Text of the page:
supports evaluation of the extensions in [RFC4985], the SRV
entry MUST be validated. In cases where no DNS SRV resolution
took place to arrive at the TLS peer, subjectAltName:SRV
entries can be ignored.
* Implementations SHOULD indicate their acceptable Certification * Implementations SHOULD indicate their acceptable Certification
Authorities as per section 7.4.4 (server side) and x.y.z Authorities as per section 7.4.4 (server side) and x.y.z
["Trusted CA Indication"] (client side) of [RFC5246] (see ["Trusted CA Indication"] (client side) of [RFC5246] (see
Section 3.1) Section 3.1)
* Implementations SHOULD allow to configure a list of acceptable * Implementations SHOULD allow to configure a list of acceptable
certificates, identified via certificate fingerprint. When a certificates, identified via certificate fingerprint. When a
fingerprint configured, the fingerprint is prepended with an fingerprint configured, the fingerprint is prepended with an
ASCII label identifying the hash function followed by a colon. ASCII label identifying the hash function followed by a colon.
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precedence over CN; for IP address validation, subjectAltName: precedence over CN; for IP address validation, subjectAltName:
iPAddr has precedence over CN. iPAddr has precedence over CN.
* Implementations SHOULD allow to configure a set of acceptable * Implementations SHOULD allow to configure a set of acceptable
values for subjectAltName:URI. values for subjectAltName:URI.
4. start exchanging RADIUS datagrams. Note Section 3.3 (1) ). The 4. start exchanging RADIUS datagrams. Note Section 3.3 (1) ). The
shared secret to compute the (obsolete) MD5 integrity checks and shared secret to compute the (obsolete) MD5 integrity checks and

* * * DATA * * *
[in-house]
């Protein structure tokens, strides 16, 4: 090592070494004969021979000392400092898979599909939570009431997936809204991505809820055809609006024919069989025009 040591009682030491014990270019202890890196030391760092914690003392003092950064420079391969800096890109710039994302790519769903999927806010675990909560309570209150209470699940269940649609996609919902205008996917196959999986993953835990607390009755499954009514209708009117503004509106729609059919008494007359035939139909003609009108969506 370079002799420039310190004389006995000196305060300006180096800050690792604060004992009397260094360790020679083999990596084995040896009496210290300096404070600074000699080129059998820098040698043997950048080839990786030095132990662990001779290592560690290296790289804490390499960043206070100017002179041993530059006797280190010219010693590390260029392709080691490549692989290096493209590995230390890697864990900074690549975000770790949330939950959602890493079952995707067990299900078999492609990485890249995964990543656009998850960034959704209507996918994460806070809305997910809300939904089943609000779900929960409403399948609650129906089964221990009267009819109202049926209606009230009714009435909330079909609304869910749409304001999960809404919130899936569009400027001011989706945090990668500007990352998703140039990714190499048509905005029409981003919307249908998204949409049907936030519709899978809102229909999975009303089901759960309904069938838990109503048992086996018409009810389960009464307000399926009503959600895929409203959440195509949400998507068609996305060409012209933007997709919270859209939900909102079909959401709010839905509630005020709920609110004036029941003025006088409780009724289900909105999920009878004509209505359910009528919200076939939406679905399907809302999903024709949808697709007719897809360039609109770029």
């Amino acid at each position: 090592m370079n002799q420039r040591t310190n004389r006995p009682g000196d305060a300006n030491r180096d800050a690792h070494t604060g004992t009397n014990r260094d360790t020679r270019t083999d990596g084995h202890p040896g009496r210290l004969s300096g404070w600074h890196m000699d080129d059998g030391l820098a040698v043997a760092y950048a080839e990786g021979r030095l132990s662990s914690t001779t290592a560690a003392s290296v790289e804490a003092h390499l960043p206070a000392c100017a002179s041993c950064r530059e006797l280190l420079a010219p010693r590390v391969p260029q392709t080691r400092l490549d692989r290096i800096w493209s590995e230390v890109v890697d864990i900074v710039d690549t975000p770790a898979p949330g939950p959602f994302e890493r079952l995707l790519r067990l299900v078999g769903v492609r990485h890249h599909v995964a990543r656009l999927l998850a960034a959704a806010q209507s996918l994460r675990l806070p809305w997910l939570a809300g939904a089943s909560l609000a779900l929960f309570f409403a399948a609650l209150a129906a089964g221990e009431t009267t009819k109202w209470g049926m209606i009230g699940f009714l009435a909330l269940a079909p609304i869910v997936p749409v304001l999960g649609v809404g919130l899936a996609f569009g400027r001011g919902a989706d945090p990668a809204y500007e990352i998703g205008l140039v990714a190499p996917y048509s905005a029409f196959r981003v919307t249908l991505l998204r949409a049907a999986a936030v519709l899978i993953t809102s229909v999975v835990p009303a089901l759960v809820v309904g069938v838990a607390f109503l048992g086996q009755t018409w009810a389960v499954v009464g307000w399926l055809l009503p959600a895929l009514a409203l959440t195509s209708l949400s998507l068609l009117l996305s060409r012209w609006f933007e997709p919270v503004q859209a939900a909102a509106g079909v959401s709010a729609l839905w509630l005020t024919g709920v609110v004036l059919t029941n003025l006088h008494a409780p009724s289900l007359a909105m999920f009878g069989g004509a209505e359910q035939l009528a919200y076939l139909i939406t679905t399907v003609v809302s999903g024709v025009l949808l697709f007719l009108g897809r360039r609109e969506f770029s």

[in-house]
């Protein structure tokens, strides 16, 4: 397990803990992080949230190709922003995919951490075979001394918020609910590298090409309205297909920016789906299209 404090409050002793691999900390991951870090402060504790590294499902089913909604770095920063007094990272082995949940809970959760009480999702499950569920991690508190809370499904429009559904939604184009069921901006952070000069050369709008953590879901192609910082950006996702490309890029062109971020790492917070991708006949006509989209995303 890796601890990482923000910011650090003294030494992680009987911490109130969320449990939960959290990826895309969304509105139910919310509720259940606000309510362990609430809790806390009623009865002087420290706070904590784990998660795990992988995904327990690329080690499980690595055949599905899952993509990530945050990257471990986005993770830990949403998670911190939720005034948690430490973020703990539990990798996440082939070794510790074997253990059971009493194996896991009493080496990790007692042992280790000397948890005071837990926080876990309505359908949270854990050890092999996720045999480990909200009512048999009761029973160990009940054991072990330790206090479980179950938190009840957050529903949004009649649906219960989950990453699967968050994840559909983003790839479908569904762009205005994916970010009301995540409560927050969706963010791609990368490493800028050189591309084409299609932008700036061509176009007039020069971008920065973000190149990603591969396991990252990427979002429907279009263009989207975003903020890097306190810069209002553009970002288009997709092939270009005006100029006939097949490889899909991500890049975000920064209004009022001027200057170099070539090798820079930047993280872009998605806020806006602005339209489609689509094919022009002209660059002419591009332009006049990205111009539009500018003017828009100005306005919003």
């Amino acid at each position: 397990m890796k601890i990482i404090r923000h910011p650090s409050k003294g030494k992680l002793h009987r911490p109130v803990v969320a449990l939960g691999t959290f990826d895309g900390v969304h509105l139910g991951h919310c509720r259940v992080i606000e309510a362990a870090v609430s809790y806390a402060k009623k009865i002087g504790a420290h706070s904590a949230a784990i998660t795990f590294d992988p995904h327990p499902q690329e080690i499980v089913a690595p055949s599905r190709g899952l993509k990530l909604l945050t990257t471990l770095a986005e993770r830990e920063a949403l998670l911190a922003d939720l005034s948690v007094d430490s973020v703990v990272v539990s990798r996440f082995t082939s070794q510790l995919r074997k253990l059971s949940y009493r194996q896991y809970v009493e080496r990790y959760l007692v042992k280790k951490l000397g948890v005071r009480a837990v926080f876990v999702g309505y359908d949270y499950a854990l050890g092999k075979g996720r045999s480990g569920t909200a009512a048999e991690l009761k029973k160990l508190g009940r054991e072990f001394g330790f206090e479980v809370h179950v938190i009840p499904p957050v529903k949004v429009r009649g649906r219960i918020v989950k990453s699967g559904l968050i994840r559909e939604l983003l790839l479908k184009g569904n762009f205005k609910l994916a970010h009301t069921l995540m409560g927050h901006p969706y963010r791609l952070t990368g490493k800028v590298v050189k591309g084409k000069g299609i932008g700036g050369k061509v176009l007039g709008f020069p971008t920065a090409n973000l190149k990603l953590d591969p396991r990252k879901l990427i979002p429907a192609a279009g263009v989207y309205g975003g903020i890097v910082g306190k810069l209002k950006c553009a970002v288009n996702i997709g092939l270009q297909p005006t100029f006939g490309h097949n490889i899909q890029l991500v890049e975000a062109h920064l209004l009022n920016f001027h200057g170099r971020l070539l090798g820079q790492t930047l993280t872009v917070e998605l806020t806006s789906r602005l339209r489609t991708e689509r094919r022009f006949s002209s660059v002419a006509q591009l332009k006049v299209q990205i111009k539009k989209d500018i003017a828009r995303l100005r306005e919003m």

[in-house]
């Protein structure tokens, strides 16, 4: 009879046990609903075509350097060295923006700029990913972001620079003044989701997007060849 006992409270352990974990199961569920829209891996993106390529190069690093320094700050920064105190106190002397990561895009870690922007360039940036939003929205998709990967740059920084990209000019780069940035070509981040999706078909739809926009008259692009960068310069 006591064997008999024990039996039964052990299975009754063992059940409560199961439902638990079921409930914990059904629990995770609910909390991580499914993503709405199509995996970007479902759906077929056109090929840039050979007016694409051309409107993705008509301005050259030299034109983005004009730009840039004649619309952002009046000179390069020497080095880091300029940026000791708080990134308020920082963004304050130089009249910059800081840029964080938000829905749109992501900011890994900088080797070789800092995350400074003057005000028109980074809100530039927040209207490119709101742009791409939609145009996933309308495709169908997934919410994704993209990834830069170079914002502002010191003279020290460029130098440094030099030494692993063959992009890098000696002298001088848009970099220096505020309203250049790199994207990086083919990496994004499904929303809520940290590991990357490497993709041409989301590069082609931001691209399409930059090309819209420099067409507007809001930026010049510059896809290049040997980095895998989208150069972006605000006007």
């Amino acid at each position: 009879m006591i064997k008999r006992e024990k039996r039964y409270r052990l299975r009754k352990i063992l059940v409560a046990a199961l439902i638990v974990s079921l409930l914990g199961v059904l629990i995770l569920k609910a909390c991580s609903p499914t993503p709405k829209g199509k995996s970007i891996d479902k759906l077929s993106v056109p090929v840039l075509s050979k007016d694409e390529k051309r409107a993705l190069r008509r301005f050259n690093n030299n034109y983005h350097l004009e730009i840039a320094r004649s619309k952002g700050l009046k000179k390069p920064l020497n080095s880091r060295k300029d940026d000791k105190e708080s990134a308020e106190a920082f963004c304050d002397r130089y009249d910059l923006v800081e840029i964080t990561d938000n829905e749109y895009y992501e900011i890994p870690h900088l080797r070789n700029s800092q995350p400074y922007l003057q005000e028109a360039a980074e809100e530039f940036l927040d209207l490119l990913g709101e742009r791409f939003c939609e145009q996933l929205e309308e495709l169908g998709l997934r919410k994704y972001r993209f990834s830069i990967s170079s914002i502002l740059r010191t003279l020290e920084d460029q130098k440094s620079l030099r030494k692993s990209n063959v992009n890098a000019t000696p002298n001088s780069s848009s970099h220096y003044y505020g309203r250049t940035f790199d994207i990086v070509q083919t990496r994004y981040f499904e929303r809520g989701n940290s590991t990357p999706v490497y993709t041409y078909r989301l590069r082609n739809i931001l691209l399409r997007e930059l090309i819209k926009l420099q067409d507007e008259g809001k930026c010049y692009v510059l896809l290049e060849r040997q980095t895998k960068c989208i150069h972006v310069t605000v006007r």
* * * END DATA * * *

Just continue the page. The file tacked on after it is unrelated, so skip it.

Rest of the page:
attribute encryption MUST be "radsec" (see Section 3.3 (2) ). attribute encryption MUST be "radsec" (see Section 3.3 (2) ).
2.3. Connecting Client Identity 2.4. Connecting Client Identity
In RADIUS/UDP, clients are uniquely identified by their IP address. In RADIUS/UDP, clients are uniquely identified by their IP address.
This does not permit to determine whether the connecting entity is a The IP address alone does not permit the server to determine whether
NAS or a different server which proxies a request. When NAT is used the connecting entity is a NAS or a different server which proxies a
on the path to the server, it also does not permit to determine request. When NAT is used on the path to the server, it also does
whether there is more than one entity connecting from the same IP not permit to determine whether there is more than one entity
address. connecting from the same IP address.
RADIUS/TLS makes it possible to preserve this traditional RADIUS RADIUS/TLS makes it possible to preserve this traditional RADIUS
semantics by identifying a connecting client by the IP address which semantics by identifying a connecting client by the IP address which
initiated the TLS connection. In addition, it permits a much more initiated the TLS connection. In addition, it permits a much more
fine-grained identification. The parameters of the TLS connection fine-grained identification. The parameters of the TLS connection